Reforming the tax code was a focal point for Tax Day on Capitol Hill.

“We have an environment to make some progress” on tax reform, said Congressman Dave Reichert (R-WA) at the InsideSources “Road to 2016: Informing the Tax Debate” forum.

Reichert, who is Chairman of the Select Revenue Measures Subcommittee of the Committee on Ways and Means, told the audience “everything is on the table,” and he sees areas for compromise between the Republican-controlled House and Senate and President Obama.

Reichert explained that the Ways and Means Committee has an excellent starting point following its review of the tax code, the discussion draft it put forward, and the feedback the committee has received from businesses and individuals across the country. Congress is already acting on some areas where there is bipartisan agreement, and Reichert cited bills addressing Section 179 deductions and S Corps, along with upcoming votes on sales taxes and the inheritance tax.

“Our effort is to get as much done as we can, and then we will be prepared if nothing might be accomplished today for where we might go in 2016,” said Reichert, recognizing the potential challenge of passing legislation in a presidential election year.

Addressing a question from the audience on the corporate tax rate, Reichert said, “Our goal is to get to 25 percent effective tax rate.”

The US currently has the highest top statutory tax rate in the developed world at 35 percent. Many large corporations and multinationals are able to reduce their tax burden through loopholes or shifting their profits overseas. Smaller domestic companies are hit hard by the tax, and the economy suffers as multinationals choose not to repatriate profits. In order to make a corporate tax rate reduction revenue neutral, Congress must identify loopholes and tax shelters to close, explained Reichert.

Congress is simultaneously working to fund projects to fix deteriorating infrastructure. Reichert sees opportunities to pay for these fixes while modernizing the tax code, such as through repatriation of foreign earnings.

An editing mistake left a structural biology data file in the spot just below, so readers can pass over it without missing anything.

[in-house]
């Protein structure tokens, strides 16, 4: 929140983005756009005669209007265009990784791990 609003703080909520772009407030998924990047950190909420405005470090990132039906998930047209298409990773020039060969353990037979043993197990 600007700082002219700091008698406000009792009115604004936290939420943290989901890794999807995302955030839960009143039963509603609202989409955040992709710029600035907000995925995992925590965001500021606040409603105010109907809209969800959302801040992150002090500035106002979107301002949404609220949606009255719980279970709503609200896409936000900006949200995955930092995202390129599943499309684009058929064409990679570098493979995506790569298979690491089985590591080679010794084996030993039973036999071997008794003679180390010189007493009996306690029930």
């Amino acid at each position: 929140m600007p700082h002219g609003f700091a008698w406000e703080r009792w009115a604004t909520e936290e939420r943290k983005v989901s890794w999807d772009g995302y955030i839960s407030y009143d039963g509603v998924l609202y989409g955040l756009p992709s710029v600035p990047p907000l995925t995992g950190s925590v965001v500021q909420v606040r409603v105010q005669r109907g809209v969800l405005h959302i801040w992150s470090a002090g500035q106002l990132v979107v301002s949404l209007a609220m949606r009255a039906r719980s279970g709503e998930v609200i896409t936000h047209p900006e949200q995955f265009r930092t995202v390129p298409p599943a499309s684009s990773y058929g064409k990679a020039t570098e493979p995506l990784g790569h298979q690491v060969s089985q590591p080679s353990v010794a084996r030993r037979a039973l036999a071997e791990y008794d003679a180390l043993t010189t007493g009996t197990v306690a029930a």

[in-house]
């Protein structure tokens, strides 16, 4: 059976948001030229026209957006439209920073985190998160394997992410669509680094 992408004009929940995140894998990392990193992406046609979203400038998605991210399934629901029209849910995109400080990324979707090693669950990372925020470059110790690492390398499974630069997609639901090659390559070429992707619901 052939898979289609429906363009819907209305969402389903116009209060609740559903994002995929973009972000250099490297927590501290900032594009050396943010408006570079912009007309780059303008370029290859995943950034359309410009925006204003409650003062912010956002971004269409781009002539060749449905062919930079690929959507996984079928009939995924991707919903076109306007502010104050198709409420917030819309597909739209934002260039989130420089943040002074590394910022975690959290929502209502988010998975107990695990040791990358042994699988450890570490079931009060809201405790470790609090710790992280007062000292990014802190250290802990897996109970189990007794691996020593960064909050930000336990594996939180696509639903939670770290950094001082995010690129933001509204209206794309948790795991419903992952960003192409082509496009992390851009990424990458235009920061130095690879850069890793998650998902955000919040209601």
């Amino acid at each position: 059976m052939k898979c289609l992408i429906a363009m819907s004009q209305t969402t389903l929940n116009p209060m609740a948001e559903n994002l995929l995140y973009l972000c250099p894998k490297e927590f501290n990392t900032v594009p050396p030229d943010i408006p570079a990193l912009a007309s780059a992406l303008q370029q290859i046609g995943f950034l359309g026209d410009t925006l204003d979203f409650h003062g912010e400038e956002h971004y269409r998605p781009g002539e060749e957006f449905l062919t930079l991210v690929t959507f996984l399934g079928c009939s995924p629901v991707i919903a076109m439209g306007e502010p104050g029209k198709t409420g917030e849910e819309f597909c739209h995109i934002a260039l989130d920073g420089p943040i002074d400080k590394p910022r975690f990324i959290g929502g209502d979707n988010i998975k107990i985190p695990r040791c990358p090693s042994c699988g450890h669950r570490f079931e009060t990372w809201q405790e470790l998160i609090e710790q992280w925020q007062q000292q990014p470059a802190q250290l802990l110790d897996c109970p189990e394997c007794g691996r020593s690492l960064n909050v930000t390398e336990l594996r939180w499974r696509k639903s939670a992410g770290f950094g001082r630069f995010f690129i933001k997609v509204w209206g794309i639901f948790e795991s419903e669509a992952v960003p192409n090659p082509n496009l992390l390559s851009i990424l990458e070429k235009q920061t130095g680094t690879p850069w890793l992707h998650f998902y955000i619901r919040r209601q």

Following Chairman Reichert’s remarks, David Cay Johnston, who won the Pulitzer Prize for his reporting on tax policy, moderated a discussion about the challenges of the current tax code. The panelists agreed broadly about the concerns Reichert raised about the high corporate tax rate.

“The US Government has been chasing corporate profits from 40 years, 50 years. And every time they try to implement something new, another new way of dodging taxes comes up,” explained Dr. Jason Fichtner, a senior research fellow at the Mercatus Center. “We now today have more exemptions in the tax code than we had before we passed the 1986 tax reform act.” The high statutory rate creates incentives to game the system, said Fichtner.

Identifying and lobbying for loopholes and shifting profits is easy for large corporations but not small businesses. Phil Krinkie, a small business owner and former member of the Minnesota House of Representatives, stated, “The most confounding and frustrating thing for small businesses is that we have no idea of what is currently being shoveled around. There’s no ability to be able to think about what you’re going to do next year because Congress sometimes acts as late as January to implement changes in last year’s tax code.”

Tax reform is “front and center,” said CEO & President of the Small Business and Entrepreneurship Council Karen Kerrigan. Her concern is with the “uncertainty that business owners and entrepreneurs have had to endure over the past 8 to 10 years in terms of sunsetting provisions, retroactive extensions – they can’t plan on spending, capital expenditure issues because of Section 179. It’s costing them a lot of money to comply.”

Much debate remains, and while the House has started to pass legislation, the Senate is slower to act. The White House is broadly supportive of reform, but it remains to be seen whether bipartisan agreement can be found.

So on this Tax Day, instead of reform, Americans must contend with a tax code that takes over 70,000 pages to explain.